Archive for January, 2010

Bisexuality, homosexuality, pansexuality and general queerness

January 20, 2010

Hi, I’m Melusin , and when it’s the word people are most likely to understand I identify as bisexual. At other times I identify as “queer” or “pansexual”. Long story short I’ve realised now that I am attracted to more than one gender.¬†But when I first came out, to myself and my family and my friends, in my teens, I identified as gay.

And I was glad, and am still glad, of the community I found from this, even when it was just me and a few similarly-sapphic friends at a girls school. When it was a few people recommending interesting books, and an older friend giving me a volume of Adrienne Rich when I came out to zim, or a volunteer at a youth theatre project telling me I was allowed write gay characters, and now, when I know many more LGBTQ people in real life and on the internet.. I valued being accepted by friends and family for what I was, and one of those friends was the man who’s now my primary partner, before I realised I was attracted to him or he realised I was attracted to me. I gained confidence from coming out, confidence from having an identity and confidence.

Without coming out as gay I wouldn’t have been comfortable with my sexuality at all. I don’t know that I’d have been comfortable coming out as genderqueer, or trans, or indeed been comfortable with myself enough to sustain a fulfilling relationship. I still think of myself as gay, sometimes, as I’m male identified and my primary relationship is with a man.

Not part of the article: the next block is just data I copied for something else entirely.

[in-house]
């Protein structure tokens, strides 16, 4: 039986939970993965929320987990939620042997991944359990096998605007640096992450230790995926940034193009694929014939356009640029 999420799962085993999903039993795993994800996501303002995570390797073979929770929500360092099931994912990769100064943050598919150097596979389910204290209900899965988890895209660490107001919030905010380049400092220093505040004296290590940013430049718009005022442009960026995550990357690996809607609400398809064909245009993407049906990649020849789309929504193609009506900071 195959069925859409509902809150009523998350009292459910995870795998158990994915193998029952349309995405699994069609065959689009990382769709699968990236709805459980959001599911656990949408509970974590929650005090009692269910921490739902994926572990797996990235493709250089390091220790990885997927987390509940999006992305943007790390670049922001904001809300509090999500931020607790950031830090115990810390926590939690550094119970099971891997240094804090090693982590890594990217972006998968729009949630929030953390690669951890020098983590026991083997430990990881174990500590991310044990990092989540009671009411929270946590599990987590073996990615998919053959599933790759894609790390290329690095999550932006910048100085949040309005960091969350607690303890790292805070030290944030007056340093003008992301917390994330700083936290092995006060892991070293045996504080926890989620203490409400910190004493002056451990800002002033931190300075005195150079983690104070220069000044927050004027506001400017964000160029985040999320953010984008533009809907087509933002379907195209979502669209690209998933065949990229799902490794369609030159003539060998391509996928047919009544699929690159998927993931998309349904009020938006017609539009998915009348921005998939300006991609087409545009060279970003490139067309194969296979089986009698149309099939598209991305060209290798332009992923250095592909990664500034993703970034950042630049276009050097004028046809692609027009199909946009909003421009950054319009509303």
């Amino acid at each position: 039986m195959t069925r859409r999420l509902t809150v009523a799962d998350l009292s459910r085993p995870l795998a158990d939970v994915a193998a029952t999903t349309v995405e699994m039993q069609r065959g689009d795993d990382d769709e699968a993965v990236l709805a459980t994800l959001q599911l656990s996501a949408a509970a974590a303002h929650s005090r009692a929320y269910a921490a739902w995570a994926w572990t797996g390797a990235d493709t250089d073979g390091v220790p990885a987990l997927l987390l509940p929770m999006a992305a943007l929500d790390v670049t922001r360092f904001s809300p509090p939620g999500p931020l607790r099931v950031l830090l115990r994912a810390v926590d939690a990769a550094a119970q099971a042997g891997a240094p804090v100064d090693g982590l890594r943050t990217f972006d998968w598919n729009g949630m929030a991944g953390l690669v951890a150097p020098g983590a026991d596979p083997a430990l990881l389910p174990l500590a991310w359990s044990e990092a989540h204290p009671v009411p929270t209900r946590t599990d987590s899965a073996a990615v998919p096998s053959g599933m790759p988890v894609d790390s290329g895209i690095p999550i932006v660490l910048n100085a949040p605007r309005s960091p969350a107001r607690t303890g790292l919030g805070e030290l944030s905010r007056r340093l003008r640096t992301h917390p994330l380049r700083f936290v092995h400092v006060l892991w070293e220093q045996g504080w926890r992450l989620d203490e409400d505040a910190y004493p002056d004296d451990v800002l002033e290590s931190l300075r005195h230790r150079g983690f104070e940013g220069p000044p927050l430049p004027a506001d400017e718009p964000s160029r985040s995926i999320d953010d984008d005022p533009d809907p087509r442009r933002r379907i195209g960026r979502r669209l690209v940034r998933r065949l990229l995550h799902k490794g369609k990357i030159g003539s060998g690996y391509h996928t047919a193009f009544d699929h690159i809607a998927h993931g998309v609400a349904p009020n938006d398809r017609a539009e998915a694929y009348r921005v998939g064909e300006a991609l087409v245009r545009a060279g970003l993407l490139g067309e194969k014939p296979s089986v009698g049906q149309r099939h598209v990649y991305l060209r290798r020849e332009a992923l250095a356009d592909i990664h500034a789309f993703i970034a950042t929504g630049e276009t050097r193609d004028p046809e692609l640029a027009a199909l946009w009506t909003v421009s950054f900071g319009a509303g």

This post came from secretlysappho’s comment at Shakesville, on a post about a loathsome ¬†article entitled “The day I decided not to be gay” from the Times. secretlysappho commented:

“I’d like to see a few more examples of bi- or straight-identifying people who once identified as gay NOT getting on a soapbox to talk about how pathetic we are.”

So count me among them. I was glad to be gay, and am glad to have been gay, and glad I’m queer, and would probaly not be happily queer-identified if I hadn’t identified as gay in the first place.

I get on the bi/pan/queer soapbox too much when I talk about this, as I do believe that gender or sex isn’t a key element of attraction FOR ME, but it is for some people. And it was realising I could be attracted to people of my biological sex was what started me along the path to believing this.

This is a little read blog which is hardly going to cause a major revolution in perceptions of homosexuality, or bisexuality for that matter, but I thought it was worth saying.